#Investments — 12.05.2020

Investment Grade Credit : An attractive risk-return trade-off for long term investors

Investment Grade Credit

As part of their portfolio’s capital allocation, wealth management clients tend to adopt a prudent approach with a long-term vision of wealth accretion. Such an investment strategy is usually constructed on a balanced portfolio spread across a variety of asset classes including real estate, equities, private equity, FX, hedge funds and fixed income products.

Fixed Income – credit - is a very specific market by virtue of its sheer size but also of its large number of sub-markets of different issuers such as sovereigns, municipalities, agencies, supra-nationals, corporates. In 2019, the Securities Industry and Financial Markets Association (SIFMA) estimated that the global equity market capitalization at the end of 2018 was approximately $74.7 trillion while the global bond market outstanding – just for listed bonds, a portion of the credit market - was estimated at $102.8 trillion.

The variety of credit investment opportunities and the characteristics of the various sub markets also make the credit market difficult to approach. Outside of sovereign debt, most non-professional investors tend to focus on the subset most familiar to everyone: corporate bonds, the listed portion of companies’ indebtedness, which is supposed to deliver long term regular yield at a margin above the risk-free rate. And this submarket can itself be broadly broken down in two depending on the credit worthiness and the underlying level of risk presented by these companies and these instruments: Investment Grade Bonds for the safest – typically high quality - companies and High Yield Bonds for the most risky.


The global financial crisis in 2008 originated as fundamentally a credit crisis. The historically low interest rates on sovereign debts incentivized investors to look for additional yield through complex structured credit products, but also through high yield credit. High yield bonds, often related to leverage buy-out investment funds’ acquisitions, can deliver good portfolio returns when the economy grows.

The entire premise of High Yield credit is to de-risk the investment over time through the deleveraging of the underlying company through:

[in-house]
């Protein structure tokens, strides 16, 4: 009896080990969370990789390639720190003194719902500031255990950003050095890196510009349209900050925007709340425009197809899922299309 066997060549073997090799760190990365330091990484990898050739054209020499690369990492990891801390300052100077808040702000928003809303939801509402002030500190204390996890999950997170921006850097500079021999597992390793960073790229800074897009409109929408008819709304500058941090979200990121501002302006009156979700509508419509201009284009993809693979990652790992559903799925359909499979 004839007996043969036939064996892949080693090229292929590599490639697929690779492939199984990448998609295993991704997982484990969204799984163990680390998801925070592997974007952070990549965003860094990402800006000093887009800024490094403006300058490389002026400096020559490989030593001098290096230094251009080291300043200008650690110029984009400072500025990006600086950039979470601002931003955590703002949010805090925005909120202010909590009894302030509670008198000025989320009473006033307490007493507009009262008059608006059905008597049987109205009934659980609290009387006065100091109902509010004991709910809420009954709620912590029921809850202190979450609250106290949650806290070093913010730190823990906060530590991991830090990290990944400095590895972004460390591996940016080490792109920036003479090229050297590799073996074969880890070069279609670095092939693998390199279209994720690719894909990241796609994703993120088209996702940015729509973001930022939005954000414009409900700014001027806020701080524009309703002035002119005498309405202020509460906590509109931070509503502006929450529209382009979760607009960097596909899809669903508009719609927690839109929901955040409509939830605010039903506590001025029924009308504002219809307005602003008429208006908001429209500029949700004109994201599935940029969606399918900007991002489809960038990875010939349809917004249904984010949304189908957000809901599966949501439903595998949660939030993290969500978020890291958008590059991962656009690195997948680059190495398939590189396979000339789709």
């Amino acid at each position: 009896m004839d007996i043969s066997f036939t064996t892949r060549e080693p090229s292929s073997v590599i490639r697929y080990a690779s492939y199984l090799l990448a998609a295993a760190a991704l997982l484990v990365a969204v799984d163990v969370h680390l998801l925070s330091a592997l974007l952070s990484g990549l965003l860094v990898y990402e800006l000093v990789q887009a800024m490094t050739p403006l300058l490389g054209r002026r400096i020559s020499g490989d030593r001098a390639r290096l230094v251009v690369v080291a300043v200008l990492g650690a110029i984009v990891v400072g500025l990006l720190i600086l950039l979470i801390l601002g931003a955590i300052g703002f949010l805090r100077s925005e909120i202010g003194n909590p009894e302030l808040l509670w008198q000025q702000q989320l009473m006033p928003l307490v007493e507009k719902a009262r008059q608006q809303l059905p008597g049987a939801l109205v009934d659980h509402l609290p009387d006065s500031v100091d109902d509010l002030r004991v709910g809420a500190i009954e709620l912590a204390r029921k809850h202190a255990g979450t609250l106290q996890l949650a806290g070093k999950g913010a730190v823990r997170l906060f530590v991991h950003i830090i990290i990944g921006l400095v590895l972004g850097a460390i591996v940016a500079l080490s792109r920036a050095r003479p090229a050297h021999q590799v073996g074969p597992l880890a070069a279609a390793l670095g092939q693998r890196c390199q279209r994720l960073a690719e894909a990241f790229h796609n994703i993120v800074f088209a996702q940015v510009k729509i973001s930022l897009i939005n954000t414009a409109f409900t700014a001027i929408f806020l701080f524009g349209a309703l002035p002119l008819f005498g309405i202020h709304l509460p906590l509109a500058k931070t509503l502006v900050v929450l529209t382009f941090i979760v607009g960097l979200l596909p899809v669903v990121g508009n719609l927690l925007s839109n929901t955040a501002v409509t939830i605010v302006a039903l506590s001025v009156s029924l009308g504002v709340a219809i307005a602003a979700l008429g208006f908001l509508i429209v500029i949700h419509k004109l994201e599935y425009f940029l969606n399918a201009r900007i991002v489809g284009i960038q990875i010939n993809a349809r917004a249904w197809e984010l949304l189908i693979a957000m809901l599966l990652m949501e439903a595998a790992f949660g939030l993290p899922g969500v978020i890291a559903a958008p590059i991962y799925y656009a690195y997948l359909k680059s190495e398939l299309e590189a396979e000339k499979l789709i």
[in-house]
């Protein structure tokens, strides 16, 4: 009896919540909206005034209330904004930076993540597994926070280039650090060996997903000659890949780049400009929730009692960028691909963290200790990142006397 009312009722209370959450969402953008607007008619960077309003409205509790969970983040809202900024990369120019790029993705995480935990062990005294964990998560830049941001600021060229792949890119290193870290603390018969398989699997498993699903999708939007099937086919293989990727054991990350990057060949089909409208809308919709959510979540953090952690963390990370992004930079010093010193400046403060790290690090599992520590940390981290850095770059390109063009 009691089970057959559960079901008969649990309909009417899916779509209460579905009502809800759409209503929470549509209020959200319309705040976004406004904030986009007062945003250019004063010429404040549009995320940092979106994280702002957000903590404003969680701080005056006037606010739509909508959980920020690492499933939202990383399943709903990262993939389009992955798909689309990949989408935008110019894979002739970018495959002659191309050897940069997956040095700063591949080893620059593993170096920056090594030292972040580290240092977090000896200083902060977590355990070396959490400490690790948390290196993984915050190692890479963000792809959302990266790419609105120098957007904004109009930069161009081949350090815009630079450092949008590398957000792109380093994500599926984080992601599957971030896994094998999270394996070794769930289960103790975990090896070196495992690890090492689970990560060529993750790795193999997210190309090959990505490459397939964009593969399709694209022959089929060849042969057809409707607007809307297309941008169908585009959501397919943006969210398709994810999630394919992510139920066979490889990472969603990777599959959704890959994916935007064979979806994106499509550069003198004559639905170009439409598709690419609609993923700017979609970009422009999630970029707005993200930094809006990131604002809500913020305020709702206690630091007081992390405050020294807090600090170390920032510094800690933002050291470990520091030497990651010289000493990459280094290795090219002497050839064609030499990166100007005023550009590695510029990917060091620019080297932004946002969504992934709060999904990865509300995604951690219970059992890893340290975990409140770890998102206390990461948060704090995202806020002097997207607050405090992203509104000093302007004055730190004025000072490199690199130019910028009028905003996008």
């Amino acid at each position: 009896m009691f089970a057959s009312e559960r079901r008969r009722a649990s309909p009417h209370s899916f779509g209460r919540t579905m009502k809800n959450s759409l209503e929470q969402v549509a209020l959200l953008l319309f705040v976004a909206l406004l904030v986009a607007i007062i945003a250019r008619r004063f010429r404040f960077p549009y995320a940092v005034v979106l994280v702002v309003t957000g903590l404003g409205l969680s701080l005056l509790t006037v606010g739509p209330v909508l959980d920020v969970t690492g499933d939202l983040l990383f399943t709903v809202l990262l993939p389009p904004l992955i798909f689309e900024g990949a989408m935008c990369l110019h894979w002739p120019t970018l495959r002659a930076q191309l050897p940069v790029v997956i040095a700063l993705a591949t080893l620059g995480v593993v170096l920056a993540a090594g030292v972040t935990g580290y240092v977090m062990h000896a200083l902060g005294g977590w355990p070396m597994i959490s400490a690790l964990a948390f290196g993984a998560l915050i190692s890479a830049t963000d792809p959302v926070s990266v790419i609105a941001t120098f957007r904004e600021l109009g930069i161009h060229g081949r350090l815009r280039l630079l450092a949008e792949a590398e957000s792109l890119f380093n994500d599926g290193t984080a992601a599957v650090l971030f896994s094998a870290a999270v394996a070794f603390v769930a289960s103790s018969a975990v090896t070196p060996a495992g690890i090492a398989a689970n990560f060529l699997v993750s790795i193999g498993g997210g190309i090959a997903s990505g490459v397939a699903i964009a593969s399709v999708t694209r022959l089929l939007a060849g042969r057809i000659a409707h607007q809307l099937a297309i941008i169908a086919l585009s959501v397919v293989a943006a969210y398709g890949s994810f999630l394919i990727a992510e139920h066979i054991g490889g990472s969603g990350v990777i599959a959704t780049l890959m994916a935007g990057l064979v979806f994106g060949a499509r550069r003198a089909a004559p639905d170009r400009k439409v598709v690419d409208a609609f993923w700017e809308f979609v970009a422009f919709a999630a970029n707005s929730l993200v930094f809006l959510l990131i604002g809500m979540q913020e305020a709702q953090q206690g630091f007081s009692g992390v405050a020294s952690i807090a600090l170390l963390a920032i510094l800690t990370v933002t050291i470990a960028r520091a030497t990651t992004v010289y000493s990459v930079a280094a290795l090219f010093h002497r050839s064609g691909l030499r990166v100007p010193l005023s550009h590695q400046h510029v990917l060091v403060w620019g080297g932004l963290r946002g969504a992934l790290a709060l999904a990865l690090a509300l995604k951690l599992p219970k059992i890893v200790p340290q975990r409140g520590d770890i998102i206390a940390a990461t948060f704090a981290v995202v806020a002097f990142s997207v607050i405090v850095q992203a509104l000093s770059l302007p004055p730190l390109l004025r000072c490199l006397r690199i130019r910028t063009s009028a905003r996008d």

• debt repayment
  • and increasing operating cash flows.

However, while these products can deliver good returns in periods of economic growth, the most leveraged companies are also often those most at risk if there is a company-specific negative event or a market disruption.

When you look back at the evolution of bond market prices, in times of market dislocation, investment grade bonds are impacted and see a surge in effective yield (for example in 2008, IG yield peaked at approximately 9.3%) but the volatility of these investments is low compared to the volatility of high yield bonds, which peaked at approximately 23.3% (source: Compound), driven by the fear of bankruptcy for the issuers. 

We come back to one of the fundamentals of investment: looking for the right Risk/Return balance. While High Yields bonds can deliver very good returns during periods of strong growth, Investment Grades bonds offer a lower return but generally fare better in time of crisis.

Investment Grades have historically been a relative safe haven for investors looking to achieve a regular long-term yield while limiting issuer risk. The evolution of the market during the 2008-2020 period also demonstrated this “flight to quality” momentum of investors during difficult times when uncertainty comes back to the market and volatility increases. Rather than cash deposits, Investment Grades bonds are an opportunity to deliver a mix of stability and income to investors trying to offset market volatility on the long term. The fact that the European Central Bank and the Federal Reserve announced that they intend to buy corporate bonds should also support this asset class.